Extinction and dawn of the modern world in the Carnian (Late Triassic)

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Science Advances  16 Sep 2020:
Vol. 6, no. 38, eaba0099
DOI: 10.1126/sciadv.aba0099


  • Fig. 1 Environmental and geochemical changes of the CPE.

    (A) Age of the CPE, composite organic carbon-isotope curve through the Carnian (2), temperature changes reconstructed from oxygen-isotope data from conodont apatite (7), relative sea level changes (RSL), and depositional sequences (DSs). The gap in data in the lower Tuvalian is centered on a global sea level low, implying that most shallow water successions have a hiatus there. The reader should refer to (2) and (7) for a detailed discussion of the δ13C and temperature composite schematic records. NCA, Northern Calcareous Alps; SCB, South China Block. (B) Palaeogeography during the Carnian and location of the data indicating environmental changes during the CPE [modified after (2)]. Localities: (1) Dolomites (Italy), (2) Julian Alps (Italy), (3) Transdanubian Range (Hungary), (4) Northern Calcareous Alps (Austria), (5) Lagonegro Basin (Italy), (6) Antalya (Turkey), (7) Iberia (Spain), (8) United Kingdom, (9) Central European Basin, (10) Barents sea, (11) Jameson Land, (12) Fundy Basin (Canada), (13) Richmond and Taylorsville basins (United States), (14) Essaouira Basin, (15) Jeffara Basin, (16) Levant Basin (Jordan, Israel), (17) Brasil, (18) Ishigualasto and Cujo basins (Argentina), (19) Karoo Basin (South Africa), (20) Oman, (21) Rewa Basin (India), (22) Spiti (India), (23) Carnarvon Basin (Australia), (24) Nanpanjiang Basin (China), (25) Panthalassa (Japan), and (26) Wrangellia and Panthalassa (Canada and United States).

  • Fig. 2 Marine extinctions during the CPE.

    (A) Comparison of extinction rates of all marine genera during the CPE with those of major Phanerozoic mass extinction events [from figure 2 of (42)]. The data compilation reveals that the CPE was a severe mass extinction, bigger than the well-known early Jurassic and Cretaceous extinctions. (B) Generic richness of 12 marine invertebrates’ groups for early and late Carnian. (C) Comparative rarefaction curves (full lines) with 95% confidence intervals (dash lines) for early and late Carnian. Rarefaction analyses were carried out on generic occurrences by using software PAST. Data come from the PBDB and the database of (41). OAE, Oceanic anoxic event.

  • Fig. 3 Marine extinctions and originations.

    The CPE marks the appearance of Scleractinian reefs and is followed by the first appearance of rock-forming calcareous dinoflagellates. Ammonoids and conodonts suffered a major extinction event at the onset of the CPE, followed by high origination rates in the Tuvalian. Extinction and origination rates are calculated according to (114), including singletons. Ammonoid and conodont data from the PDB have been revised and integrated. For the δ13C and T records, refer to Fig. 1.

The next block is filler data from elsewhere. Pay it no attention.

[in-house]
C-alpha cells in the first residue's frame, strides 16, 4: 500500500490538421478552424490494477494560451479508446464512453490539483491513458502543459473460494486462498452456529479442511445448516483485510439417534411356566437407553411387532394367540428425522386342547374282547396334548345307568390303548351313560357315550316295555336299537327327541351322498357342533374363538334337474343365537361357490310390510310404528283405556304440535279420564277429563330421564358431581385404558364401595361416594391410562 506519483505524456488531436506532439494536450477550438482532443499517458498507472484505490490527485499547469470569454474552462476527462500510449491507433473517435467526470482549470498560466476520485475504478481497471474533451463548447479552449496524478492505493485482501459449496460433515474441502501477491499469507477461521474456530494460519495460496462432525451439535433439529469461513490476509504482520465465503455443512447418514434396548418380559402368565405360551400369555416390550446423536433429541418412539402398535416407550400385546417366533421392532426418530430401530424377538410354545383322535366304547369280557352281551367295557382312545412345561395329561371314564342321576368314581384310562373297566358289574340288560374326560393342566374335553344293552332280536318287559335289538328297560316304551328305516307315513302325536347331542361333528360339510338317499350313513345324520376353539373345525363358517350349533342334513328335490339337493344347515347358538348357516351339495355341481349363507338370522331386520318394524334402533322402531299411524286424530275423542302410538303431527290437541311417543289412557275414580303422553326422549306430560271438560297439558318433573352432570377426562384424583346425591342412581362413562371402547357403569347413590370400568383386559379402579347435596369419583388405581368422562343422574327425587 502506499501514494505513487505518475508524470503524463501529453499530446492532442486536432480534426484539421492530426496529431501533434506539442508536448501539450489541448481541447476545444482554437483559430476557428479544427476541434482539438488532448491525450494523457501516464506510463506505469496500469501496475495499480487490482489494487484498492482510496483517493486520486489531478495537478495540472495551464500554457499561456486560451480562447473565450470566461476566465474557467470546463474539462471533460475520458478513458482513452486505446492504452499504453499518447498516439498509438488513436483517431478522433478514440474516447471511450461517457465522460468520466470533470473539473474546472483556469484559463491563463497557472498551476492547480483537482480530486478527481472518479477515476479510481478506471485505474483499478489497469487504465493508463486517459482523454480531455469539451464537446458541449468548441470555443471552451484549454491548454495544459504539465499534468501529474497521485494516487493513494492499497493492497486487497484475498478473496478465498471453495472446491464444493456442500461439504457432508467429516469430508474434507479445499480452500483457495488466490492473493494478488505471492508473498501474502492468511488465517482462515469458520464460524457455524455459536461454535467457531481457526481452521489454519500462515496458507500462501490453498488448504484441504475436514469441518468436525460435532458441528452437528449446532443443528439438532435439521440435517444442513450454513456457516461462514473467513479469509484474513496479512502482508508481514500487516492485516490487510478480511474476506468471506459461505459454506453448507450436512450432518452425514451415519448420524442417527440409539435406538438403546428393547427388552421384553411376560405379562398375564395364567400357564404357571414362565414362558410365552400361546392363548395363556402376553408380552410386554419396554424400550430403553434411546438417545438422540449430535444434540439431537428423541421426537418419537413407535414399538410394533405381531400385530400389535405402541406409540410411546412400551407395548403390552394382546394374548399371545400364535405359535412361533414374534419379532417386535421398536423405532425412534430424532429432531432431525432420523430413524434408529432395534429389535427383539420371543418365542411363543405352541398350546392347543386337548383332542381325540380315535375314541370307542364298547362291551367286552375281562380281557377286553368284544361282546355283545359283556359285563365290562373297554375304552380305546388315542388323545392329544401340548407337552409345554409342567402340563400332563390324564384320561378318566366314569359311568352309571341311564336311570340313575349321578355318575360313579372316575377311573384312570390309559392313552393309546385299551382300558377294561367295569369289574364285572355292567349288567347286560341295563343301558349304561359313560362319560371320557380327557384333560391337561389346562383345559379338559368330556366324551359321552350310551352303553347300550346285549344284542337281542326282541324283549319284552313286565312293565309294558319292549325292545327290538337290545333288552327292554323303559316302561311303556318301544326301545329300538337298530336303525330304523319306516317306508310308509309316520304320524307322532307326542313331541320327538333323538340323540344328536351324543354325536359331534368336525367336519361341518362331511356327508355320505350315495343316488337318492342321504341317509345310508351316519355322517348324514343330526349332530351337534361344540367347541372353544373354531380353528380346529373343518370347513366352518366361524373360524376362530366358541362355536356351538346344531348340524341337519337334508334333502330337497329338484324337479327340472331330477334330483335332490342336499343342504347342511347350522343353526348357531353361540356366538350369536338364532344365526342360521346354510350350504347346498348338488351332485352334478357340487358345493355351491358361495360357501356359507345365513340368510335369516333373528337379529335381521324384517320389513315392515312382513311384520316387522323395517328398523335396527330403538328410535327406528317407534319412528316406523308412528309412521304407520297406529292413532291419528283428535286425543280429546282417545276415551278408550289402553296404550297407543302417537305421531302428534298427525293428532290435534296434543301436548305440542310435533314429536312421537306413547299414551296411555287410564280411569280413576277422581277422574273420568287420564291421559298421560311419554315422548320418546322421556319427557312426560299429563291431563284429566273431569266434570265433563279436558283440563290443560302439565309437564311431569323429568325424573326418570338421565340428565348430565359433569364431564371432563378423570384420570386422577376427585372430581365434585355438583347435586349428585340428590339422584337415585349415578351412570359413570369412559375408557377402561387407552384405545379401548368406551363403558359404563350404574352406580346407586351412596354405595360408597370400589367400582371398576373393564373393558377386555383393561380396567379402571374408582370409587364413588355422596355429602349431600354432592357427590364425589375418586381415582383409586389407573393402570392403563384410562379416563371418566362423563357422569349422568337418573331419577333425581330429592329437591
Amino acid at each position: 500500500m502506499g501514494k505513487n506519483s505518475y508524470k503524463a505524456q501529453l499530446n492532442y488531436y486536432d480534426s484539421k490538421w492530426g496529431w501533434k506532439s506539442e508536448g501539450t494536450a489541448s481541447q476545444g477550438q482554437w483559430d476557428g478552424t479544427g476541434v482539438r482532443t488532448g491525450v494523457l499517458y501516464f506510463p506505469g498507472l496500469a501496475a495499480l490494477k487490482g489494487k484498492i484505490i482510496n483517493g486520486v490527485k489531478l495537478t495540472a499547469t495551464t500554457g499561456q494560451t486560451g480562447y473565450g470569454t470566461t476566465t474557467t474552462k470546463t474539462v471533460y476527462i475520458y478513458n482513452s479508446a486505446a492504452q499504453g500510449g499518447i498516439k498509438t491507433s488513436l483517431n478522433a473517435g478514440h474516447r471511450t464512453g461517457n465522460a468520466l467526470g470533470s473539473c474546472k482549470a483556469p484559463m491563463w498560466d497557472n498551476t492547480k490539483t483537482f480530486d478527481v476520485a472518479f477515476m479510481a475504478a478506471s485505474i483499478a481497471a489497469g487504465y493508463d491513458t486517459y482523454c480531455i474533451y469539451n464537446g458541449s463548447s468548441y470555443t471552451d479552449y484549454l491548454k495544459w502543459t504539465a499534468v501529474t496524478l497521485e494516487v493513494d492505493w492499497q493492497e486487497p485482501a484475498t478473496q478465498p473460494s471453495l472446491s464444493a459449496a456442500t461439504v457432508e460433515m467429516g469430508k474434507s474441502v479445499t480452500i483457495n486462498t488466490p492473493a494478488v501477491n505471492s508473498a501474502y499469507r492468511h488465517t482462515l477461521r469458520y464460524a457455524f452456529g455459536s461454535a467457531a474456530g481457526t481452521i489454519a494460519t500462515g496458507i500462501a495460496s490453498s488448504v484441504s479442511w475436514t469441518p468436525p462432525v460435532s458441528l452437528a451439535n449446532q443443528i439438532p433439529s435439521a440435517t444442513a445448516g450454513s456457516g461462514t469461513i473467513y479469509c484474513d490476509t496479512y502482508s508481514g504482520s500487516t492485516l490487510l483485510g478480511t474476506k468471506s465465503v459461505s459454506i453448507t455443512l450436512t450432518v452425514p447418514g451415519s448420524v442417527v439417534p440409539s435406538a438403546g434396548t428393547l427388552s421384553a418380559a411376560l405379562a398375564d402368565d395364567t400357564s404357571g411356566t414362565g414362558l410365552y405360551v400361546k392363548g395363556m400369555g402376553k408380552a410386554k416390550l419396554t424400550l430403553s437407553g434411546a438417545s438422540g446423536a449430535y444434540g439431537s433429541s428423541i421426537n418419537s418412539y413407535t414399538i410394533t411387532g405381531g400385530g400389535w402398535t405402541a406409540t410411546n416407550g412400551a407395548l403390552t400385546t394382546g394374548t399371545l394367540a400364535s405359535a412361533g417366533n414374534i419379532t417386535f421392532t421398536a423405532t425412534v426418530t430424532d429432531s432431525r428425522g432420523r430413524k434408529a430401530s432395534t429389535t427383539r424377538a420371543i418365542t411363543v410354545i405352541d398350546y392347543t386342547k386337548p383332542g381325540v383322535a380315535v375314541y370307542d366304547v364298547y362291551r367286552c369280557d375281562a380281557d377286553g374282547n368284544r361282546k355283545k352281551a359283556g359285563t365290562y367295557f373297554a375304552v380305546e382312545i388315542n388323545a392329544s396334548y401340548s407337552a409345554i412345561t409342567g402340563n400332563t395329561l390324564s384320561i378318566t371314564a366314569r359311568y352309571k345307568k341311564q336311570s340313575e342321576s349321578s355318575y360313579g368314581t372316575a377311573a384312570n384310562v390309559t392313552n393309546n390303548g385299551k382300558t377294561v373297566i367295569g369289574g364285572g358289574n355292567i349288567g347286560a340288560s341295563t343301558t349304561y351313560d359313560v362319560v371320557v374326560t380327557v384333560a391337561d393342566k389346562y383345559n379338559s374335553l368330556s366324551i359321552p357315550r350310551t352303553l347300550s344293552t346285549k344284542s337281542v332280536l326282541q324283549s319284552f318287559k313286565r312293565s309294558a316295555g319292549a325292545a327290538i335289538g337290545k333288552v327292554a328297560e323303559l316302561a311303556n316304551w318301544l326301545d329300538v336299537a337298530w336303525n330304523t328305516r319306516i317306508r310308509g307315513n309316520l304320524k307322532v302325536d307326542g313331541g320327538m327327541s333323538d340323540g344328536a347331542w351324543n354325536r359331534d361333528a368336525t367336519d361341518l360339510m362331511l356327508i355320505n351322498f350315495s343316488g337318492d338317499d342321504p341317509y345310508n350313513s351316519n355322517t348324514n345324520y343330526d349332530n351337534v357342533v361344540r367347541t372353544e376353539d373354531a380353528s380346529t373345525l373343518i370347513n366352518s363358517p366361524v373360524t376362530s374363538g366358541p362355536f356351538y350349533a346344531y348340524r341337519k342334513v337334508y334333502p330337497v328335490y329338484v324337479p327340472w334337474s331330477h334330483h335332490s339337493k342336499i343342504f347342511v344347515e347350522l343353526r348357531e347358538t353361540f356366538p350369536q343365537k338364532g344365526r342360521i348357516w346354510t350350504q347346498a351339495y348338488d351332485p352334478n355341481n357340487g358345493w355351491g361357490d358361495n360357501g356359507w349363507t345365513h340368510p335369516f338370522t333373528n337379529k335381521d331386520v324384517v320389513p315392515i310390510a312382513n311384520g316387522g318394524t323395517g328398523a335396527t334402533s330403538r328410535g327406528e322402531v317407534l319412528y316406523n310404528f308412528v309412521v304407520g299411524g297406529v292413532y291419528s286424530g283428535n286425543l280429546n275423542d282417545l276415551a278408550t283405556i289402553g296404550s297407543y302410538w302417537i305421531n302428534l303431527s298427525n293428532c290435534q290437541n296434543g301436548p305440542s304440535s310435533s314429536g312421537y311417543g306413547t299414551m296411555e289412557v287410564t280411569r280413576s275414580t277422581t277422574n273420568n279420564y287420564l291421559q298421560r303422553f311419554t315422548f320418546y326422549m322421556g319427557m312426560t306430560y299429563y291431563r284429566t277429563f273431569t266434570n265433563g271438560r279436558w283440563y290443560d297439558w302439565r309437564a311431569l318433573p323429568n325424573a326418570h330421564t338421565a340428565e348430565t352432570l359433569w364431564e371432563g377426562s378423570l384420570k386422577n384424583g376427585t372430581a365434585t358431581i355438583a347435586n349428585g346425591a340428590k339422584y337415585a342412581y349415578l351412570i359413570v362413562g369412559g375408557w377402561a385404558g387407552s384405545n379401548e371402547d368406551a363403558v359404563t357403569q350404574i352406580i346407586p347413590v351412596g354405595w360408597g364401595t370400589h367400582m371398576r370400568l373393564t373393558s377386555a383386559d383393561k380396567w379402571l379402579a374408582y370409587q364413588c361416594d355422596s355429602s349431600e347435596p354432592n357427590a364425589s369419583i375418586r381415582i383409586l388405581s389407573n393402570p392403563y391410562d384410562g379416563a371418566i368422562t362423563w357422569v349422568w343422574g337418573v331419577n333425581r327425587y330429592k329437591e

• Fig. 4 Terrestrial extinctions and originations.

    Major biological changes among vertebrates, plants, and insects, discussed in the paper, in relation to the C-isotope and T variations recorded during the Carnian (Fig. 1). The most notable pattern that can be observed is a major diversification event that affected many groups in the late Carnian (Tuvalian), i.e., just after the main negative C-isotope excursions that mark the CPE. Most of the amber, which indicates stressed conditions, is dated to the latest Julian when biostratigraphic data allow a good age control (88, 89). Data are summarized from the following literature and the references therein. Trackmaker assemblage variations from (10) are as follows. Dinosauria: red star, detrital zircon age for Santa Maria Formation (Brazil); green star, U-Pb age of Ishigualasto fauna (34, 68, 115, 116). Dycinodonts: (117, 118). Crocodilomorpha: (70, 71). Phytosaurs: (119, 120). Rhynchocephalia: (73, 74). Mammals: (8082). Turtles: (75, 7779). Plants: (83). Amber: (88). Insects: (9193). For the δ13C and T records, refer to Fig. 1. Stutt. Fm, Stuttgart Formation; EU, Europe; Ger, Germany.

  • Fig. 5 Wrangellia LIP.

    Stratigraphy of the Wrangellian succession in Vancouver Island (Canada) and Wrangell Mountain (Alaska, USA) reconstructed from (102). The age of the end of Wrangellia volcanism can be solidly fixed with ammonoid biostratigraphy to the early Tuvalian, while the onset could have a late Ladinian age given the presence of Daonella bivalves below the basalt pile (see discussion in the main text). Fm., Formation.

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